2019 Volume 34 Issue 4 Pages 209-216
Background and Objectives
Postpartum hemorrhage (PPH) is the leading cause of maternal mortality worldwide; 99% of maternal deaths due to PPH occur in developing countries. The aim of this study was to analyze the current status and trend of PPH at a district hospital in Zambia.
All women who delivered at Zimba Mission Hospital, a district hospital covering a population of 98,000, in 2017 were included in this retrospective survey. The incidence, risk factors, treatment, and outcomes of PPH were analyzed. PPH was defined as blood loss ≥ 500 ml within 24 h after vaginal delivery or ≥1,000 ml within 24 h after cesarean section. Data were extracted from admission, delivery, and operation registers. Risk factors were identified by multivariable logistic regression analysis.
Among the 1,704 women who delivered at the hospital, PPH developed in 107 (6.3%) women. Risk factors for PPH after vaginal delivery were assisted vaginal delivery (adjusted odds ratio [aOR], 14.40; 95% confidence interval [CI], 6.72-30.80), macrosomia (aOR, 5.19; 95% CI, 1.69-15.90), and multiple pregnancy (aOR, 4.04; 95% CI, 1.37-11.90). Risk factors for PPH after cesarean section were placenta previa (aOR, 13.20; 95% CI, 2.37-73.10) and parity ≥ 3 (aOR, 9.85; 95% CI, 3.50-27.70). Sufficient oxytocin was administered in all cases. Advanced treatment was required in 19 (17.8%) cases. Balloon tamponade was performed successfully in 7 (6.5%) cases. B-Lynch uterine compression suturing was performed successfully in 2 (1.9%) cases. Hysterectomy was performed in 10 (9.3%) cases, and 2 (1.9%) women died after the operation.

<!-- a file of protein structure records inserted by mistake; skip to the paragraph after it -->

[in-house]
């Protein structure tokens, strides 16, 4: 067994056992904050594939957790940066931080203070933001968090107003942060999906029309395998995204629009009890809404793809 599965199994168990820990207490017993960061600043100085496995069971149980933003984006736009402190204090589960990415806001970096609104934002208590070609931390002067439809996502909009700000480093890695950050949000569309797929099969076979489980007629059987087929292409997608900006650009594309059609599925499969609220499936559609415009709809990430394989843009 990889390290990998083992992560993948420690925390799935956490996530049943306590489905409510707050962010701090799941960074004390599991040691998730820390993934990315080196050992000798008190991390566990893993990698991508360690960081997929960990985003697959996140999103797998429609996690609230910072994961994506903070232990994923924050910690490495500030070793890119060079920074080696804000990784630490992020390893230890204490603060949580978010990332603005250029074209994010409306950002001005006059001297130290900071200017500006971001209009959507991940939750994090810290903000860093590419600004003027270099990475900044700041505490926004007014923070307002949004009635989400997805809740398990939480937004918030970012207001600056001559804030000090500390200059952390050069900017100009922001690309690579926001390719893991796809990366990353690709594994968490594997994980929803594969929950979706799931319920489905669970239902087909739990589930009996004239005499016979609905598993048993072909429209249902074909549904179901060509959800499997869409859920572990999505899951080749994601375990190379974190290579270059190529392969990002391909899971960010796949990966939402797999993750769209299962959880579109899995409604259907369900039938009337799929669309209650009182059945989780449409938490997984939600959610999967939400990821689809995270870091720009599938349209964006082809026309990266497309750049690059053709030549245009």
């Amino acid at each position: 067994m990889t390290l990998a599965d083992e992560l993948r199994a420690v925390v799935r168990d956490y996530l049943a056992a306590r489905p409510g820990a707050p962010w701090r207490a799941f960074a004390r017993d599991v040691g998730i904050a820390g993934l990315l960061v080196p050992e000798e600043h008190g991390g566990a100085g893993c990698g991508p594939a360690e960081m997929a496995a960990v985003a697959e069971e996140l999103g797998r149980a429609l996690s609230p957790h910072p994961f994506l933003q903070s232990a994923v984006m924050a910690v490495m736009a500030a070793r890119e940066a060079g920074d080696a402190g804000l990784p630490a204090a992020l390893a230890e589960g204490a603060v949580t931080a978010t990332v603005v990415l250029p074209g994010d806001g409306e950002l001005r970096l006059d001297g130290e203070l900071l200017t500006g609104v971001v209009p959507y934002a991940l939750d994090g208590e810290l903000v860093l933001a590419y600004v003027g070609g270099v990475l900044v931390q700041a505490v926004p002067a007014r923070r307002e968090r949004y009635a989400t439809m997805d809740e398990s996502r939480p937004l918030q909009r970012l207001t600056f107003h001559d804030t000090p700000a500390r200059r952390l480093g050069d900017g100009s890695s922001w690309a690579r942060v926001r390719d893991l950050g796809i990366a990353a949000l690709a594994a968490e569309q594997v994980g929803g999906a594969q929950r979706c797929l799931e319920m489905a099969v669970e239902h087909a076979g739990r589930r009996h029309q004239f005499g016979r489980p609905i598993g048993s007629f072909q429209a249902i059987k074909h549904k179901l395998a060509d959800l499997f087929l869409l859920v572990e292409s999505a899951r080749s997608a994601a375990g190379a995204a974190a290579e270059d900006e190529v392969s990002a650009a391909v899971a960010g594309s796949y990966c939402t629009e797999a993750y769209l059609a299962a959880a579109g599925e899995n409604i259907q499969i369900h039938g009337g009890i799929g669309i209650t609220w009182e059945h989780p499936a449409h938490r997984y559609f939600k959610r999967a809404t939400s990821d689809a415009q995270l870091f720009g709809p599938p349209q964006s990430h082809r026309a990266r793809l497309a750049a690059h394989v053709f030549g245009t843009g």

The incidence of PPH was slightly higher than estimated global incidence. Different risk factors for PPH were identified between vaginal deliveries and cesarean sections. Most of the patients survived after advanced treatment.